It’s known as “yellowface,” the use of makeup to make a Caucasian performer look Asian. Broadly, the term is often used to describe the practice of casting a Caucasian as an Asian character.
Think Warner Oland as Fu Manchu and Mickey Rooney in “Breakfast at Tiffany’s.” It’s analogous to the blackface of minstrel shows and the likes of “Amos ’n’ Andy.”
Yellowface is essentially a thing of the past in the theater, to say nothing of television and film. But is it a valid criticism in opera, where realism is a nonstarter and having the right voice type for a role is the primary concern?
It’s a relevant question as Opera Theatre of St. Louis prepares to open its 2017 festival season May 20 with Puccini’s “Madame Butterfly.”
“Butterfly” is one of the world’s most beloved operas, primarily because of Puccini’s glorious music. The demands of that music make it hard to cast, however. Sopranos who can sing the role of the geisha Cio-Cio-San well are few and far between — and having singers with the right vocal specialty is of paramount importance.
Controversy over yellowface casting onstage first became widespread in 1990, when the hit musical “Miss Saigon” opened on Broadway. “Miss Saigon,” a modern knockoff of the “Butterfly” story, had white British actor Jonathan Pryce playing a French-Vietnamese pimp called the Engineer in eyelid prosthetics and heavy makeup. Tony Award-winning playwright David Henry Hwang, among others, objected to the casting. Pryce did the role to critical and popular acclaim, but it’s since been played by actors of Asian descent.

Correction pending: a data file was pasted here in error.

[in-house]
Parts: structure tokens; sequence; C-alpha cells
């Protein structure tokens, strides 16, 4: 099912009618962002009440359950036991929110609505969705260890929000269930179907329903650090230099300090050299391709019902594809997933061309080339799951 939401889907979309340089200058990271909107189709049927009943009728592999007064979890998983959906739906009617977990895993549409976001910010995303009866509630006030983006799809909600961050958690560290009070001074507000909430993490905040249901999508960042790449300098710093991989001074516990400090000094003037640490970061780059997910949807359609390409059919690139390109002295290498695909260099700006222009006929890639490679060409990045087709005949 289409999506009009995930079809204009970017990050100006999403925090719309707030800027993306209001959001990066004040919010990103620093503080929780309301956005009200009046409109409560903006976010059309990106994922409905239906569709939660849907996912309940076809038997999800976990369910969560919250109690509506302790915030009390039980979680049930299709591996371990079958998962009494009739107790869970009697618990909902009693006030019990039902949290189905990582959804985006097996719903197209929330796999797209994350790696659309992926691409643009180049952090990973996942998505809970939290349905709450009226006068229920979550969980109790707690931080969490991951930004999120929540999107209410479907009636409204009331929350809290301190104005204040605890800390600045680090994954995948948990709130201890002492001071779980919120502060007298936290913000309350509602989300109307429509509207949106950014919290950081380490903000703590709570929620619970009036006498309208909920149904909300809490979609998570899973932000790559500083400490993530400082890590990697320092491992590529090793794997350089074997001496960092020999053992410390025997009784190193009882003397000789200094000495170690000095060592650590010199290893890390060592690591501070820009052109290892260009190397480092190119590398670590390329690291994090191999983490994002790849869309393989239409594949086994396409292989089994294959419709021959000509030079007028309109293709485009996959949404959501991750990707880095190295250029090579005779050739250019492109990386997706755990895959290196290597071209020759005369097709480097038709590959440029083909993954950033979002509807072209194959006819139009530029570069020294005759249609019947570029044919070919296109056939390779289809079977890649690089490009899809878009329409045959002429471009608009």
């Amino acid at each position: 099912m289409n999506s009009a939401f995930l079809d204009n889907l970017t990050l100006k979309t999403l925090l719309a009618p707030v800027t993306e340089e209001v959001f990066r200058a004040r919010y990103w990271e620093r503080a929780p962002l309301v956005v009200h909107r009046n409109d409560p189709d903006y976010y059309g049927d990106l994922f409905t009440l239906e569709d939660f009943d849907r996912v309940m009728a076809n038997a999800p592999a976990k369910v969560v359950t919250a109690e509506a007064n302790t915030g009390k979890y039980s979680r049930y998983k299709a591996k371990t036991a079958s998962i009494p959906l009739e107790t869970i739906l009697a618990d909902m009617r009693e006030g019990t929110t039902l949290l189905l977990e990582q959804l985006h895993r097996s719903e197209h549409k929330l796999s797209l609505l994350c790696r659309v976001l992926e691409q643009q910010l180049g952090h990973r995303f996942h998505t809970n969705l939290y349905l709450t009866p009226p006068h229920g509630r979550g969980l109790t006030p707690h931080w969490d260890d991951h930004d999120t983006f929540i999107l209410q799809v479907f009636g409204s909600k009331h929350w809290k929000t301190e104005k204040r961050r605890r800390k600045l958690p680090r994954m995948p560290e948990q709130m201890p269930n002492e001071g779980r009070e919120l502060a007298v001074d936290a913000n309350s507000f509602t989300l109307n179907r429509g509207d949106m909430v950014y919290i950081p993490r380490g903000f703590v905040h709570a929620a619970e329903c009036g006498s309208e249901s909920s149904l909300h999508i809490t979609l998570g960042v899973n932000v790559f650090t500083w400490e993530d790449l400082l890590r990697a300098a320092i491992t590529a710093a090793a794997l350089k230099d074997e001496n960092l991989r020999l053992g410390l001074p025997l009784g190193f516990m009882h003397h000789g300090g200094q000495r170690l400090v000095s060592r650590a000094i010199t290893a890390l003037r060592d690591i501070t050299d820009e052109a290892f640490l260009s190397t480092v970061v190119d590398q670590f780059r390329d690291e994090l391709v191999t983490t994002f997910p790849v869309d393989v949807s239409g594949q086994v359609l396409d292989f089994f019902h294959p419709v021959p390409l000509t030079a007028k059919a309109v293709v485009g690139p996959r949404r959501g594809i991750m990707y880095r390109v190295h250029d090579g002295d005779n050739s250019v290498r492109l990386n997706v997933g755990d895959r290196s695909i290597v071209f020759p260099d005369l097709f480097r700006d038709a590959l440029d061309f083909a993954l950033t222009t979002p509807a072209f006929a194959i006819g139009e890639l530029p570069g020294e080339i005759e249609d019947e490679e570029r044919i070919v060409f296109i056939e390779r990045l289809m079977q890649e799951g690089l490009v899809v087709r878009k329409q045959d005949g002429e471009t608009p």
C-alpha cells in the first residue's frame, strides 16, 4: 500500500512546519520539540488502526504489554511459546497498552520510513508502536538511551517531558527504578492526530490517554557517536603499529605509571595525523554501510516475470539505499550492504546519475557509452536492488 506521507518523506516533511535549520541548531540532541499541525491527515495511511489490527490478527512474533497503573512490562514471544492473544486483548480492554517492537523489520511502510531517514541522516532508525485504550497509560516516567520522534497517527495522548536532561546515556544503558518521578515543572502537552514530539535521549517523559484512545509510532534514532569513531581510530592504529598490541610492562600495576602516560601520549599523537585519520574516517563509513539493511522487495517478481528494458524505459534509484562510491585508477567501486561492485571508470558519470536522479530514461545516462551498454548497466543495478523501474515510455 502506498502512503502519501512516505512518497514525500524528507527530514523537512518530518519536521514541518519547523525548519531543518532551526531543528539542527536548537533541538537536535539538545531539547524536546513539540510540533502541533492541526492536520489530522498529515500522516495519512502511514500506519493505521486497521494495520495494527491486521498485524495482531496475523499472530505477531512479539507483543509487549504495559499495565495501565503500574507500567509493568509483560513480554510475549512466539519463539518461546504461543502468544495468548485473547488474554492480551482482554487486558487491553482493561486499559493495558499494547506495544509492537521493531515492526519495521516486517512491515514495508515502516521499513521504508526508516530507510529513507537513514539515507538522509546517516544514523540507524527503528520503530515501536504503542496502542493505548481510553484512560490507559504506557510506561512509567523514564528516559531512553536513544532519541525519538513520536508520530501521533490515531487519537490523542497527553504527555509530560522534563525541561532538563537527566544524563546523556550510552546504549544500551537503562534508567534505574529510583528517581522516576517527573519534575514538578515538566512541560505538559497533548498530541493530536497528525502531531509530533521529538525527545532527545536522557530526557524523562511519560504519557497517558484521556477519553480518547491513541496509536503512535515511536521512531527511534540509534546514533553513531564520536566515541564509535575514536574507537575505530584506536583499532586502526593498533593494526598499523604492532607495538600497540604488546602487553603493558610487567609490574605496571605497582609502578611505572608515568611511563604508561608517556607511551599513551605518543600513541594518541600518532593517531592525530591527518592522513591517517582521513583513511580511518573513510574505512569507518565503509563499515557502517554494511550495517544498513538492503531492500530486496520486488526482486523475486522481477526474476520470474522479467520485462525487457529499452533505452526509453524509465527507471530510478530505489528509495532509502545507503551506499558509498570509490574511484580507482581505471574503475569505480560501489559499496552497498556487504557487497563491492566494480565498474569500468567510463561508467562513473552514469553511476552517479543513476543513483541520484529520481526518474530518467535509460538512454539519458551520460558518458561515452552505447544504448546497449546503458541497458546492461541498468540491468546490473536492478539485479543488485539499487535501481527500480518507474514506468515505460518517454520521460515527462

Gilbert & Sullivan’s “The Mikado,” which satirized Victorian Britain via Japanese stereotypes, has come under fire in recent years. Last year, Union Avenue Opera abandoned the traditional Japanese setting and put its all-Caucasian cast in an English gentlemen’s club.
‘We cast vocally first’
OTSL has a longstanding commitment to diverse casting, putting nonwhite singers into a wide variety of traditionally Caucasian roles. Last season, Korean sopranos sang the leading roles of Mimi in Puccini’s “La Bohème” and Zerbinetta in Strauss’ “Ariadne on Naxos,” while singers of many ethnicities portrayed South Asians in Jack Perla’s “Shalimar the Clown.” Next year brings an Asian-American tenor and a South Korean baritone in the starring roles of Alfredo and Germont in Verdi’s “La Traviata.”
But all sopranos are not the same, and Cio-Cio-San in “Madame Butterfly” calls for a heavier voice than the lyric Mimi or the coloratura Zerbinetta. This opera, as things worked out, is cast primarily with Caucasian singers, including Rena Harms, who plays Cio-Cio-San. (Director Robin Guarino says makeup won’t be used to alter or represent ethnicity.)